The cats are getting used to being “man handled” everyday and are being much more cooperative. I did a lot of reading about what other people have done to deal with Bobcat fever when it strikes. I thought I’d share what I found. If we see the symptoms in our cats again, this is the protocol we’ll use.
When we lost our first cat to Bobcat fever, we learned what signs to look for. At first the cat was just a little lazy and didn’t want to eat, which wasn’t like him. The next day it was obvious something was really wrong. We took him to the vet and found out some of the signs to look for. These may be signs for other diseases, but in this area where Bobcat fever is known, if we see these signs in one of our cats again, we’re going to assume the worst and treat for Bobcat fever immediately.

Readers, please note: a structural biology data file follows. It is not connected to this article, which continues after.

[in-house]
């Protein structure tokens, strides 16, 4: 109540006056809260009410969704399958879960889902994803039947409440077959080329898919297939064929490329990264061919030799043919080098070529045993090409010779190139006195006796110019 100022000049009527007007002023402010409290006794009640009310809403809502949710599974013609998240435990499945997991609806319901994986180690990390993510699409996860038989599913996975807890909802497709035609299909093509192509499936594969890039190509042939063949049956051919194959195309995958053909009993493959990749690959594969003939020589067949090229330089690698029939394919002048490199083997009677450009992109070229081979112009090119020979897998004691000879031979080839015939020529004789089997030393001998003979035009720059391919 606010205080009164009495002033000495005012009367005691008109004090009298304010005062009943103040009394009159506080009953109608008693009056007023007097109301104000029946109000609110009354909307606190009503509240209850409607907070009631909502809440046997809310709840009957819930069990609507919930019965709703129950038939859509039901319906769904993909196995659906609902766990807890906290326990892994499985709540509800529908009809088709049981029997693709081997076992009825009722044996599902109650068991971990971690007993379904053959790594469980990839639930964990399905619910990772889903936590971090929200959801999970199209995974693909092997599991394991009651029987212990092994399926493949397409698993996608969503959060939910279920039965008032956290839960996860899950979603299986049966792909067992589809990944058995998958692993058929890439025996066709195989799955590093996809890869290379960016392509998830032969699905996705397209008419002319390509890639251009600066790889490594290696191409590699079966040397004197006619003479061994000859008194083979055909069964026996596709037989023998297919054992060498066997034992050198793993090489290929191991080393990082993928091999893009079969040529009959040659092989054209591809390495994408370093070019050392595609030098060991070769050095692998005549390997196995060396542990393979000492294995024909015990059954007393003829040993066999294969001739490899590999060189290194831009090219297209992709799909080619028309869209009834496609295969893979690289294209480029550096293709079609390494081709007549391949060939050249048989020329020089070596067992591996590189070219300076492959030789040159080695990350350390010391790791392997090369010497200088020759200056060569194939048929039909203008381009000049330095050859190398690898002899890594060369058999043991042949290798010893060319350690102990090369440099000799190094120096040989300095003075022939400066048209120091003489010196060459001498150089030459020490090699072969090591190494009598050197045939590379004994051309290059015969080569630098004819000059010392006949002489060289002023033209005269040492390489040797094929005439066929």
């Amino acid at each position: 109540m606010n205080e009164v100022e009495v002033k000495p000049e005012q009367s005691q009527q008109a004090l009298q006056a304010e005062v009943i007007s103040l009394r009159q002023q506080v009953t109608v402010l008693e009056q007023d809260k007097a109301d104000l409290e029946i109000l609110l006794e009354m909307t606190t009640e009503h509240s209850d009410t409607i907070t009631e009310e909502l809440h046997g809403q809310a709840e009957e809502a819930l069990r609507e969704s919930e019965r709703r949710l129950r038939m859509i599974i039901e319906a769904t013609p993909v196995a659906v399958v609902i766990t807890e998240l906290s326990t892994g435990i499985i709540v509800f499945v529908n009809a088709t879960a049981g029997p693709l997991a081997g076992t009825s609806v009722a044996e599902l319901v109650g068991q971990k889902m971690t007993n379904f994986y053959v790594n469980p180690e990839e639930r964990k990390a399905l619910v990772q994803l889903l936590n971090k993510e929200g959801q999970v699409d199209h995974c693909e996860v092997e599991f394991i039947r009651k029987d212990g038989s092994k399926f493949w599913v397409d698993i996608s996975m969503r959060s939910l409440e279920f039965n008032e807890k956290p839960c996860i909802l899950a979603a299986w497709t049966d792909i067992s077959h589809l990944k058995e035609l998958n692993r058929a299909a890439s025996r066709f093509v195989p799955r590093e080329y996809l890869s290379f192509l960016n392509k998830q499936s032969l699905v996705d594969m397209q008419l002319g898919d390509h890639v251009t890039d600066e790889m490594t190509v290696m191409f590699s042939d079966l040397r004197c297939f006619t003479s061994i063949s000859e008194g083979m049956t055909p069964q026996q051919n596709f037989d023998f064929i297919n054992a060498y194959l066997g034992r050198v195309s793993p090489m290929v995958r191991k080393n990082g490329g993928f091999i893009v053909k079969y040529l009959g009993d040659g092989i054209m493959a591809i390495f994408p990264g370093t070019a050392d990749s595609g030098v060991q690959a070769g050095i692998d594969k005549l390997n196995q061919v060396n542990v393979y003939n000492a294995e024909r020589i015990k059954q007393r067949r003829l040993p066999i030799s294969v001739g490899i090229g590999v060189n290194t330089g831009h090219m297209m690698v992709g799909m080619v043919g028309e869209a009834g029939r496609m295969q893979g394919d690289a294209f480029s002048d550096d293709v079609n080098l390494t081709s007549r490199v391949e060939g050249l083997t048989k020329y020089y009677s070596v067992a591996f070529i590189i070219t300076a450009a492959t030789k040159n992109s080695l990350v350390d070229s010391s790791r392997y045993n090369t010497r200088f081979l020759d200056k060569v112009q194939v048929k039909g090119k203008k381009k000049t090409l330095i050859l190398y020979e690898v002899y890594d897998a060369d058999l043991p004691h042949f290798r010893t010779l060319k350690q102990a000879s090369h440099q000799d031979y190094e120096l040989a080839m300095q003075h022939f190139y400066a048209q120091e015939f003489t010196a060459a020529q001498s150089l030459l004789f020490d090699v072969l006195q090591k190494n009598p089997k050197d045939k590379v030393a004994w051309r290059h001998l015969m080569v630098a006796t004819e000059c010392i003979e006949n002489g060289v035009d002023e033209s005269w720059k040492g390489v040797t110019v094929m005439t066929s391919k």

Pull the eye lids back slightly until you can see the white of the their eyes, look for the eye to be bloodshot. You will be able to see the blood vessels on the underside of the eyelids, so make sure you are looking at the eyeball. They will be lethargic and not want to eat. Feel the ear for a fever. We don’t have a thermometer to check for a fever, but it’s pretty obvious when you hold the inside of their ear if they have one.